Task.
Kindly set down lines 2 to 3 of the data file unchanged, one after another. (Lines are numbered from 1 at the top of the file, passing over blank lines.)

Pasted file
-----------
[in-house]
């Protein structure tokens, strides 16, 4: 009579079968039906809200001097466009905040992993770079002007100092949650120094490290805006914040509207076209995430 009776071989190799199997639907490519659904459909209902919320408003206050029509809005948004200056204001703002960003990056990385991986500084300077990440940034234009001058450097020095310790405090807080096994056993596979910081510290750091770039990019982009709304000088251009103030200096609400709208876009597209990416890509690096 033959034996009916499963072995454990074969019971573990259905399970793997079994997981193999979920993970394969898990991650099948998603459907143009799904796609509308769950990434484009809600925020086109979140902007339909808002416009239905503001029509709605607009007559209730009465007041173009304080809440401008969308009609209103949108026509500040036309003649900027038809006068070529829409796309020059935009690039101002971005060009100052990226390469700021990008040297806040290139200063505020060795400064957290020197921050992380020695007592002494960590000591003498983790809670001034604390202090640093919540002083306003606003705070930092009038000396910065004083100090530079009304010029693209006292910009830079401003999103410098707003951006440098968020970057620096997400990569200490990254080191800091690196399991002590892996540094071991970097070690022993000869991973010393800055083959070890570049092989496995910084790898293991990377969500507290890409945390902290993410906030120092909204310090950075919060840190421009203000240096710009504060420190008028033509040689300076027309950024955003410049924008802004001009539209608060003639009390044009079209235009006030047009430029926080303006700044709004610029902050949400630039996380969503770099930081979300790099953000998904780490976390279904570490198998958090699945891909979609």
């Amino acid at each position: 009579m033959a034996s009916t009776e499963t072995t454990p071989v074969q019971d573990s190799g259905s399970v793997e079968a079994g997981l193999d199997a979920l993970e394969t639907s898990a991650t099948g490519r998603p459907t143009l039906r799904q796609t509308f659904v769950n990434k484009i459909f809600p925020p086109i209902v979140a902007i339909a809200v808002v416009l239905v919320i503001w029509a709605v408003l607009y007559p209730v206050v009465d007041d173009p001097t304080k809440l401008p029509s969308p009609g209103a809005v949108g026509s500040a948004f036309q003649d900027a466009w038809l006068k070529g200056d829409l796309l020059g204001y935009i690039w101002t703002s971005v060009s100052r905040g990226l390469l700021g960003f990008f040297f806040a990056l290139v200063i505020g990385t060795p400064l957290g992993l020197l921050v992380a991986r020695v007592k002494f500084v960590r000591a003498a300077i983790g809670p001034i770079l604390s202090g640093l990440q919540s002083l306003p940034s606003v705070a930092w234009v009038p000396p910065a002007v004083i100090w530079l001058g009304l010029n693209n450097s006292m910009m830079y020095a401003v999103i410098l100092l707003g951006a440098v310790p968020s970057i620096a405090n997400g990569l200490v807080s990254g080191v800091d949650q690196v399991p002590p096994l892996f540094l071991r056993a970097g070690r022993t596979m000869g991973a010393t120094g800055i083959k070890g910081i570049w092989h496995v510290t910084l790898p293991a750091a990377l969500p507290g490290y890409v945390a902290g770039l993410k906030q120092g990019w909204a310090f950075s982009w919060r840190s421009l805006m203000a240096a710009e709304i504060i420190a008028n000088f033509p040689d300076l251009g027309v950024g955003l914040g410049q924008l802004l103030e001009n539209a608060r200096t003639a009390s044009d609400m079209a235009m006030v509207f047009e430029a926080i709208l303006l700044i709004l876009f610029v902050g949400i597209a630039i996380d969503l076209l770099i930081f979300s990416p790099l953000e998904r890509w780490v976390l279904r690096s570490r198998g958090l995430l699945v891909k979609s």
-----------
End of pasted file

């Protein structure tokens, strides 16, 4: 009579079968039906809200001097466009905040992993770079002007100092949650120094490290805006914040509207076209995430 009776071989190799199997639907490519659904459909209902919320408003206050029509809005948004200056204001703002960003990056990385991986500084300077990440940034234009001058450097020095310790405090807080096994056993596979910081510290750091770039990019982009709304000088251009103030200096609400709208876009597209990416890509690096 033959034996009916499963072995454990074969019971573990259905399970793997079994997981193999979920993970394969898990991650099948998603459907143009799904796609509308769950990434484009809600925020086109979140902007339909808002416009239905503001029509709605607009007559209730009465007041173009304080809440401008969308009609209103949108026509500040036309003649900027038809006068070529829409796309020059935009690039101002971005060009100052990226390469700021990008040297806040290139200063505020060795400064957290020197921050992380020695007592002494960590000591003498983790809670001034604390202090640093919540002083306003606003705070930092009038000396910065004083100090530079009304010029693209006292910009830079401003999103410098707003951006440098968020970057620096997400990569200490990254080191800091690196399991002590892996540094071991970097070690022993000869991973010393800055083959070890570049092989496995910084790898293991990377969500507290890409945390902290993410906030120092909204310090950075919060840190421009203000240096710009504060420190008028033509040689300076027309950024955003410049924008802004001009539209608060003639009390044009079209235009006030047009430029926080303006700044709004610029902050949400630039996380969503770099930081979300790099953000998904780490976390279904570490198998958090699945891909979609």
């Amino acid at each position: 009579m033959a034996s009916t009776e499963t072995t454990p071989v074969q019971d573990s190799g259905s399970v793997e079968a079994g997981l193999d199997a979920l993970e394969t639907s898990a991650t099948g490519r998603p459907t143009l039906r799904q796609t509308f659904v769950n990434k484009i459909f809600p925020p086109i209902v979140a902007i339909a809200v808002v416009l239905v919320i503001w029509a709605v408003l607009y007559p209730v206050v009465d007041d173009p001097t304080k809440l401008p029509s969308p009609g209103a809005v949108g026509s500040a948004f036309q003649d900027a466009w038809l006068k070529g200056d829409l796309l020059g204001y935009i690039w101002t703002s971005v060009s100052r905040g990226l390469l700021g960003f990008f040297f806040a990056l290139v200063i505020g990385t060795p400064l957290g992993l020197l921050v992380a991986r020695v007592k002494f500084v960590r000591a003498a300077i983790g809670p001034i770079l604390s202090g640093l990440q919540s002083l306003p940034s606003v705070a930092w234009v009038p000396p910065a002007v004083i100090w530079l001058g009304l010029n693209n450097s006292m910009m830079y020095a401003v999103i410098l100092l707003g951006a440098v310790p968020s970057i620096a405090n997400g990569l200490v807080s990254g080191v800091d949650q690196v399991p002590p096994l892996f540094l071991r056993a970097g070690r022993t596979m000869g991973a010393t120094g800055i083959k070890g910081i570049w092989h496995v510290t910084l790898p293991a750091a990377l969500p507290g490290y890409v945390a902290g770039l993410k906030q120092g990019w909204a310090f950075s982009w919060r840190s421009l805006m203000a240096a710009e709304i504060i420190a008028n000088f033509p040689d300076l251009g027309v950024g955003l914040g410049q924008l802004l103030e001009n539209a608060r200096t003639a009390s044009d609400m079209a235009m006030v509207f047009e430029a926080i709208l303006l700044i709004l876009f610029v902050g949400i597209a630039i996380d969503l076209l770099i930081f979300s990416p790099l953000e998904r890509w780490v976390l279904r690096s570490r198998g958090l995430l699945v891909k979609s």